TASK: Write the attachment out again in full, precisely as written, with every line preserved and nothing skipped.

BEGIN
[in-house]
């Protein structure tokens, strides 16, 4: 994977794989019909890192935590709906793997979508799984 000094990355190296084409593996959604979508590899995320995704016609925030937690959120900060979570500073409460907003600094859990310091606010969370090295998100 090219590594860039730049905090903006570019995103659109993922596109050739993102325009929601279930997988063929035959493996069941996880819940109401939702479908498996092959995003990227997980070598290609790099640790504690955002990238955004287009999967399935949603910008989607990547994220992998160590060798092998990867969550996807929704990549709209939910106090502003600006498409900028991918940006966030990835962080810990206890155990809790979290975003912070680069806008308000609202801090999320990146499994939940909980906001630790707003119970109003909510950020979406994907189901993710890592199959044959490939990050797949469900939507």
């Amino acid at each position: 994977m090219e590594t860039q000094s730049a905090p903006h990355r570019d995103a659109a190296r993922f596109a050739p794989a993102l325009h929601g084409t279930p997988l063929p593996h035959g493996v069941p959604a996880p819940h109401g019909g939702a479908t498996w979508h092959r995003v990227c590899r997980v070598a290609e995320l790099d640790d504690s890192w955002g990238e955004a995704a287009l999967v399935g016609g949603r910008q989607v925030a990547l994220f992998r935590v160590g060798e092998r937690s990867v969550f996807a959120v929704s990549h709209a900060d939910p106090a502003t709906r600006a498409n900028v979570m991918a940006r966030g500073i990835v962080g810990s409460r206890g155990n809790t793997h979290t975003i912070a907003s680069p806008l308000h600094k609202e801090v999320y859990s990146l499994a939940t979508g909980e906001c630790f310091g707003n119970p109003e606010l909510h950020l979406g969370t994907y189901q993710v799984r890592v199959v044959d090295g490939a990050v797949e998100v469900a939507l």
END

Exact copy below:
[in-house]
């Protein structure tokens, strides 16, 4: 994977794989019909890192935590709906793997979508799984 000094990355190296084409593996959604979508590899995320995704016609925030937690959120900060979570500073409460907003600094859990310091606010969370090295998100 090219590594860039730049905090903006570019995103659109993922596109050739993102325009929601279930997988063929035959493996069941996880819940109401939702479908498996092959995003990227997980070598290609790099640790504690955002990238955004287009999967399935949603910008989607990547994220992998160590060798092998990867969550996807929704990549709209939910106090502003600006498409900028991918940006966030990835962080810990206890155990809790979290975003912070680069806008308000609202801090999320990146499994939940909980906001630790707003119970109003909510950020979406994907189901993710890592199959044959490939990050797949469900939507």
């Amino acid at each position: 994977m090219e590594t860039q000094s730049a905090p903006h990355r570019d995103a659109a190296r993922f596109a050739p794989a993102l325009h929601g084409t279930p997988l063929p593996h035959g493996v069941p959604a996880p819940h109401g019909g939702a479908t498996w979508h092959r995003v990227c590899r997980v070598a290609e995320l790099d640790d504690s890192w955002g990238e955004a995704a287009l999967v399935g016609g949603r910008q989607v925030a990547l994220f992998r935590v160590g060798e092998r937690s990867v969550f996807a959120v929704s990549h709209a900060d939910p106090a502003t709906r600006a498409n900028v979570m991918a940006r966030g500073i990835v962080g810990s409460r206890g155990n809790t793997h979290t975003i912070a907003s680069p806008l308000h600094k609202e801090v999320y859990s990146l499994a939940t979508g909980e906001c630790f310091g707003n119970p109003e606010l909510h950020l979406g969370t994907y189901q993710v799984r890592v199959v044959d090295g490939a990050v797949e998100v469900a939507l």